SNAPSHOT: What are the best selling graphic novels?

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Everyone knows you can check out a “rolling” best-seller list on Amazon in any category—including comics and graphic novels— any time you want. But did you know you can make a feed of it? If you use such things as feeds, that is. Anyway I made a little widget and check it every day or so. And I can tell you the Top Ten Graphic Novels for the last six months has pretty much looked like this:

#1: Hyperbole and a Half: Unfortunate Situations, Flawed Coping Mechanisms, Mayhem, and Other Things That Happened
#2: Persepolis: The Story of a Childhood
#3: Fun Home: A Family Tragicomic
#4: Hyperbole and a Half: Unfortunate Situations, Flawed Coping Mechanisms, Mayhem, and Other Things That Happened
#5: Maus I: A Survivor’s Tale: My Father Bleeds History
#6: The Complete Persepolis
#7: Watchmen
#8: The Walking Dead: Compendium One
#9: The Walking Dead: Compendium Two
#10: Dilbert 2014 Day-to-Day Calendar: There’s No Kill Switch on Awesome.

The Dilbert calendar is not a comic and also new to the list—the #10 spot can be Saga, an Oatmeal collection, or one of Jeffrey Brown’s Star Wars comics, or another volume of Maus, or maybe another Walking Dead comic. But it is safe to say that Persepolis, Fun Home, Maus, Watchmen and The Walking Dead are the best selling graphic novels month in and month out.

Hyperbole and a Half by Allie Brosh has been on the list since it came out—it’s on the list twice because one is print and one is Kindle. I predicted this would be the best selling graphic novel of the year, and okay maybe it didn’t beat Asterix or One Piece, or the new Wimpy Kid (which was the best selling book of the year, according to Bookscan) but it is still a monster hit. According to Bookscan number reprinted by Publishers Weekly, it sold 144,549 copies in 2013 and has already sold 15,212 copies in 2014. I suspect it may be joining the list of hardy perennials on this list, at least for the next year or so.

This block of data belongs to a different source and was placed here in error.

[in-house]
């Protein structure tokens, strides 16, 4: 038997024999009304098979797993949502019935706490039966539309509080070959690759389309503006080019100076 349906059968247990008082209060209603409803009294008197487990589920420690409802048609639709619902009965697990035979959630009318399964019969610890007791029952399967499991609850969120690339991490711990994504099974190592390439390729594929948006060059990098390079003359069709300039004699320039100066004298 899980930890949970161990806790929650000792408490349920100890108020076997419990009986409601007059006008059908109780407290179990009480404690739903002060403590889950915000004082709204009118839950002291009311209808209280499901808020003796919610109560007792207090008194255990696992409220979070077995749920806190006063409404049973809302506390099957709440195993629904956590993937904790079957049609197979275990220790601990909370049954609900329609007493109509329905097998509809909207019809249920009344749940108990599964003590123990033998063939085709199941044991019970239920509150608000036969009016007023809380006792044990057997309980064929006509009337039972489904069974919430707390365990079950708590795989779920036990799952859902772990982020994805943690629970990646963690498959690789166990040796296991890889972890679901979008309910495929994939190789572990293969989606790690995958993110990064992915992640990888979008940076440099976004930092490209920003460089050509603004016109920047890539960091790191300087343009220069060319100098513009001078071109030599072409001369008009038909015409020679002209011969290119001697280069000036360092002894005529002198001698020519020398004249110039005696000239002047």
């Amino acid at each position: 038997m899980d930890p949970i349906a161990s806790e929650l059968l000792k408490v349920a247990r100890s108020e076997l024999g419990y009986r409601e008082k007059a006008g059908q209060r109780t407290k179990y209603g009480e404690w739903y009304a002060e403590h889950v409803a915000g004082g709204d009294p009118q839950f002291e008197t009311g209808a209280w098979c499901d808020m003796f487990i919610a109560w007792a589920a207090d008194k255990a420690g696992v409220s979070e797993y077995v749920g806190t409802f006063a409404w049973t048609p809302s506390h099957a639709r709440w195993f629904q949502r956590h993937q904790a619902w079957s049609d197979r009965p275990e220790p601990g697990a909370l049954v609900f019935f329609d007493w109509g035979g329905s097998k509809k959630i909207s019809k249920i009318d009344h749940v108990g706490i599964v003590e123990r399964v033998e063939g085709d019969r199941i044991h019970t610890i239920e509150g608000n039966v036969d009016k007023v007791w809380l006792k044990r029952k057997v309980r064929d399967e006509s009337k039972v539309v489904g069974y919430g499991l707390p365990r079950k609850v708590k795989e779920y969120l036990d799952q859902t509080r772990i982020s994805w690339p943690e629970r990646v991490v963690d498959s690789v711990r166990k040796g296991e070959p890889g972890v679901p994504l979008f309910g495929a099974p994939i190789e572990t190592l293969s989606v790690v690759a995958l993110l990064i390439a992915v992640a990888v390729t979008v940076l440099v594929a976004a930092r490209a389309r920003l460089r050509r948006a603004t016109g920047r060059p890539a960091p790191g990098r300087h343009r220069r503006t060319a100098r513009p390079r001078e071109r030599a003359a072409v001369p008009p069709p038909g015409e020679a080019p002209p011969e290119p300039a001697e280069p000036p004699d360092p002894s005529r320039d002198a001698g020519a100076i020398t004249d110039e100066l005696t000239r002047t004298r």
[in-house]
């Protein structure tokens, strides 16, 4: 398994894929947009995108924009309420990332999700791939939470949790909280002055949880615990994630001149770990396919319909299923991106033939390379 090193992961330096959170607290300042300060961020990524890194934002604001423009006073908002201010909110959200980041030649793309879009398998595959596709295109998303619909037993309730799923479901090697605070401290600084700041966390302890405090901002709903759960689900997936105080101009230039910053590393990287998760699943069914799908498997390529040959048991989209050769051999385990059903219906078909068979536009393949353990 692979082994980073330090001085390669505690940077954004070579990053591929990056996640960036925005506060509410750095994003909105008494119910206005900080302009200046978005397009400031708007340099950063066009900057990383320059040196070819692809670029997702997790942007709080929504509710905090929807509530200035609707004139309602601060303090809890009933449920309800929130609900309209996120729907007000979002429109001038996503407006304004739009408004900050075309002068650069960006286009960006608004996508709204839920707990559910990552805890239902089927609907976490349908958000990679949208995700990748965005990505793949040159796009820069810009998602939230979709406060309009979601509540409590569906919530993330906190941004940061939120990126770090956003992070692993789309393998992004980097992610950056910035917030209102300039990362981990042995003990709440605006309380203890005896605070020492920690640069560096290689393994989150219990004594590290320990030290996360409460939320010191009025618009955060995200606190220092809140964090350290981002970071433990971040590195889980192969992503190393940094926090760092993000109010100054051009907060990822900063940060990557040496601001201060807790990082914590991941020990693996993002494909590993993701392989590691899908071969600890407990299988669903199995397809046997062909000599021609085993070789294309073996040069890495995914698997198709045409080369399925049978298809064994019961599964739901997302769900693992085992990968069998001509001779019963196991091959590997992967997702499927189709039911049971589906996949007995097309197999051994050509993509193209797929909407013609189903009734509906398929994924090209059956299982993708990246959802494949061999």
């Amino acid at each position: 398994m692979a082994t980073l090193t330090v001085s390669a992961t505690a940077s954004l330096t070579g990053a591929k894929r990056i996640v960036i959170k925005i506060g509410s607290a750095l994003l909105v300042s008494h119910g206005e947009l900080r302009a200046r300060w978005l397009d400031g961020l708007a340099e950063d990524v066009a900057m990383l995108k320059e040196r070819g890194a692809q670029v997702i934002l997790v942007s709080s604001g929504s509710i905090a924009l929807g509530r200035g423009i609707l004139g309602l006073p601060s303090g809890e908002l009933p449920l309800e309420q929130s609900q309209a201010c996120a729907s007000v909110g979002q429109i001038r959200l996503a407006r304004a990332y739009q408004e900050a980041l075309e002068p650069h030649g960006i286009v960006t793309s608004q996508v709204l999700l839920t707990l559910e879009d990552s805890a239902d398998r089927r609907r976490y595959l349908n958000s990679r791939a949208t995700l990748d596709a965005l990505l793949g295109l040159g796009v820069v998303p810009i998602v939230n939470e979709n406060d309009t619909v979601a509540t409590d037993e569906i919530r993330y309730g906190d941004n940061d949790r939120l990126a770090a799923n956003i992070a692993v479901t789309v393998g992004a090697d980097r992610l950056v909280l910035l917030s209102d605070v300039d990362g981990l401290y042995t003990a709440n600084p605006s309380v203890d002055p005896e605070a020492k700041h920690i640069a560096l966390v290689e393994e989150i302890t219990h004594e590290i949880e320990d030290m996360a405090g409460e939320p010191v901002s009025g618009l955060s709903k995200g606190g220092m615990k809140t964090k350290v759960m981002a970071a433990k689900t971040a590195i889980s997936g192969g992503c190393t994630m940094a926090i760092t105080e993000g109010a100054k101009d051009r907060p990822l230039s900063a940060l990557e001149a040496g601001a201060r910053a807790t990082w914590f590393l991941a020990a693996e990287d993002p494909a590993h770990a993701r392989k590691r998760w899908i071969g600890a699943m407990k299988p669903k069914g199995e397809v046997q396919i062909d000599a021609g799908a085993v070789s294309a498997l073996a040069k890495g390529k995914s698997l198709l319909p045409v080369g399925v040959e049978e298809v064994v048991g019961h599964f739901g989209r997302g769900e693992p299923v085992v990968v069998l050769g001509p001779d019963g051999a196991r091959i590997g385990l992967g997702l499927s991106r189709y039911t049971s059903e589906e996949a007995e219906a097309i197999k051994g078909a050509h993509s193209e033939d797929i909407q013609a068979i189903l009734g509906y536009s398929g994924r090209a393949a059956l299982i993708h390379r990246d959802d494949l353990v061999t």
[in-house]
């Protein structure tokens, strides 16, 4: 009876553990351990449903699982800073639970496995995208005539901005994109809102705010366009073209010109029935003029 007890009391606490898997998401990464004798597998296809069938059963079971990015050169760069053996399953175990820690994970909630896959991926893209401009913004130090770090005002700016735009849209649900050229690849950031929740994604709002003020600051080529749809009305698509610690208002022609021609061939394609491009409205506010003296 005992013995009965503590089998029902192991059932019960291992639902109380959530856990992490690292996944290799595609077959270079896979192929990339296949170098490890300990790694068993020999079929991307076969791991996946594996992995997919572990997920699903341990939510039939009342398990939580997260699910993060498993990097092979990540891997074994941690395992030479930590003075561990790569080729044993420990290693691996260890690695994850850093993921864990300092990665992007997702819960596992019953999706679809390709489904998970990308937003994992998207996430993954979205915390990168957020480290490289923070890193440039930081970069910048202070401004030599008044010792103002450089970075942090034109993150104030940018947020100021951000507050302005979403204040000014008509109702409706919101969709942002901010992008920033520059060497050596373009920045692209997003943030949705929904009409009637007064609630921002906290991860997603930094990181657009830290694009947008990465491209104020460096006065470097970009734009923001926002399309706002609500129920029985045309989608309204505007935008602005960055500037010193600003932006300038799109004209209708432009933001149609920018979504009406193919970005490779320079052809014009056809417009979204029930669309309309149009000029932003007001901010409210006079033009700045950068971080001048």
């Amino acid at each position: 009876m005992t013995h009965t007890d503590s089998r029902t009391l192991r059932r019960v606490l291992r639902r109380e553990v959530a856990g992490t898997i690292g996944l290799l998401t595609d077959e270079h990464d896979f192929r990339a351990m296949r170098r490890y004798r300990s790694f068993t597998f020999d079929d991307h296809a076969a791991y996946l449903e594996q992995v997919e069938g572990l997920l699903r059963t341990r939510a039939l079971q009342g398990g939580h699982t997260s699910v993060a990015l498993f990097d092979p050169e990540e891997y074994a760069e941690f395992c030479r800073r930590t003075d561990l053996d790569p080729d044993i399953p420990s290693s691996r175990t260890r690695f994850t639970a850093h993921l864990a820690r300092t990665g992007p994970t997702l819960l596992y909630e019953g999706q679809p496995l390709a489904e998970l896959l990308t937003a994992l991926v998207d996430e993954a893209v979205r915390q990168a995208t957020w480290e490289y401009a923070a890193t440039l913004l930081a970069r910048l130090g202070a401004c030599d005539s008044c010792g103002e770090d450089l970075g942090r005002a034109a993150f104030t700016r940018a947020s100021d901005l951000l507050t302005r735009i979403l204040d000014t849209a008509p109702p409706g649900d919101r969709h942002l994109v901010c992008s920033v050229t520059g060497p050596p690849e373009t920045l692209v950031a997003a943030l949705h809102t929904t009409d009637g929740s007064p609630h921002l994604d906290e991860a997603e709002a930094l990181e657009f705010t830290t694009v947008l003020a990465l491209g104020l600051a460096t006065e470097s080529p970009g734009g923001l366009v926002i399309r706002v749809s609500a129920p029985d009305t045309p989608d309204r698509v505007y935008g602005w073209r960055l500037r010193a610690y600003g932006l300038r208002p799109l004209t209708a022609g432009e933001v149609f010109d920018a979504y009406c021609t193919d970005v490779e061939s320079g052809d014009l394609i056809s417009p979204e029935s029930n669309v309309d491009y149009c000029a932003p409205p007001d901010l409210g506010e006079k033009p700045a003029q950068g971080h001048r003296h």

Comments

  1. Steve Eidson says:

    Ha ha.

    This post seems like it just might have some tangential relationship to another post filled with unnecessarily bile spewed comments but, perhaps that’s just my perception.

  2. Back in August, Amazon reclassified the Diary of a Wimpy Kid books so that they no longer show up in the Comics & Graphic Novels category…

    (My year-end analysis of Amazon graphic novels sales is here, if anyone is interested…)

  3. Just looking at the Hyperbole and a Half graphics here was enough to send me to Amazon to find out more. Terrificly expressive drawings!

  4. Paul Houston says:

    If I was a marketing rep at DC or Marvel I would think I’d be doing my best to replicate one of these top books year in and year out. Maybe they are and I’m not paying enough attention? Or are they happy with their 50-75,000 niche crowd?

  5. Johnny Memeonic says:

    Of course Marvel and DC are happy with their niche. While that one graphic novel sold ~150k over a year, they collectively sell many times that every month in single issues and resell six months’ worth of those stories several times a year.

    While I would personally classify superhero comics as a cottage industry, Marvel and DC are as far as I know making at least some profit. The comics side has also been reliable as a story farm for the far more profitable film and TV sides of the company.

  6. Torsten Adair says:

    Yup… DC appears quite well on the weekly NY Times list.
    Marvel… meh.

    DC has one perennial, and that’s Watchmen. It shows up around college time, just like Fun Home and Maus.

    Heidi, where does Smile and Drama chart on that Bookscan list?

Trackbacks

  1. […] book illustrator and sometime cartooner Jed Alexander read my piece on top selling graphic novels the other day, and spun it off into his own piece entitled The Future of Comics: A Casual […]

  2. […] Amazon graphic novels. I look at this list every night about the same time, and it’s usually pretty similar to the list I published in January. However tonight, MANY CHANGES, and the usual backlist perennials are not in the top […]

  3. […] you mean like this? The chart that shows Fun Home, Persepolis and Hyperbole and a Half consistently selling graphic […]

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